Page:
Housing Justice Center - projects
< Back To Manufactured Home Parks
HJC's Work with Manufactured Home Parks

About the Issue

Manufactured Home Parks are a critical source of affordable housing in Minnesota.  An estimated 900 licensed parks in Minnesota house about 48,500 households.  Nationwide, it is estimated that there are around 55,000 parks, 3.1 million households, and 10 million residents.  This constitutes the largest single source of affordable housing in the state, and without any public subsidy.  In some communities, these parks are the only source of affordable housing.  However, with increasing property values and development pressures, parks are at risk of closure or conversion resulting in the displacement of the low income resident households.  In addition to the risk of park owners desiring to redevelop and convert to another use, some parks are threatened by highway expansions carving out all or part of a park.  As a result, Minnesota faces the prospect of losing a number of these manufactured home communities, particularly in the Twin Cities suburbs.

When parks close, residents are forced to find comparable affordable replacement housing in markets with affordable housing shortages, a situation likely to be exacerbated as housing programs shrink and costs rise.  Beyond the financial costs of park closures, there are also social costs that result from breaking up manufactured home park communities.  This is especially difficult for the large number of school age children and elderly residents who live in the parks.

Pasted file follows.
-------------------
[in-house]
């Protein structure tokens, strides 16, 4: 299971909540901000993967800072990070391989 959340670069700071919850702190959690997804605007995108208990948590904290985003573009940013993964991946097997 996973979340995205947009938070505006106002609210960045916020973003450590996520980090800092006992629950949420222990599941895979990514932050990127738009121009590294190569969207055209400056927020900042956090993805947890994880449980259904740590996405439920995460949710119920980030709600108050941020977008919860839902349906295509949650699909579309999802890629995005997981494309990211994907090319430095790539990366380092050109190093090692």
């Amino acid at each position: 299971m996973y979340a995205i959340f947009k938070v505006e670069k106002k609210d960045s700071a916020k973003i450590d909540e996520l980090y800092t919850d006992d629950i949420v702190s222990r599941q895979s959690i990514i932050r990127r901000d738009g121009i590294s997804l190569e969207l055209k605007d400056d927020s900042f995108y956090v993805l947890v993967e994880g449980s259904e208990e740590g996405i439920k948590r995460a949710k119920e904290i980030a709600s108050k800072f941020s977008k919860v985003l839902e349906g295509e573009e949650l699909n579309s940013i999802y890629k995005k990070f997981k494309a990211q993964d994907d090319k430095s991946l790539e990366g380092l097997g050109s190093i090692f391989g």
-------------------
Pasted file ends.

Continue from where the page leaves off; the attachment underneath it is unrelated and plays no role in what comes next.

Legal Victory!

Read the order from the Shady Lane case, Community Health and Education Corporation v. Portland Park LLP.

Shady Lane (70 units - Bloomington, MN)

HJC (then known as HPP) and co counsel Faegre & Benson filed suit in Hennepin County District Court challenging the current owner’s violation of the state law by refusing to accept the offer of purchase made by a CHDC subsidiary on behalf of the residents.  This is the first legal case involving this provision of the state law.  The Court granted plaintiffs a preliminary injunction prohibiting the defendants from closing the transactions or taking steps to displace the residents and finding that plaintiffs were likely to prevail on the merits.  On September 27 2005, the parties agreed to a settlement that would allow CHDC 60 days to complete acquisition.  HJC assisted in the effort to resolve code violation and easement issues with Department of Health and the City, and to secure development financing.  The nonprofit developer (CHEC) eventually decided not to pursue the purchase of this property.  Unfortunately, the decision was made too late to pursue other options.  The residents received some relocation assistance with HJC’s help.  HJC also worked with the Bloomington HRA to help some of the residents receive section 8 assistance.  The park closed on April 1, 2006.  The publicity generated by this failed preservation effort, however, has heightened awareness of the need for park preservation by policymakers.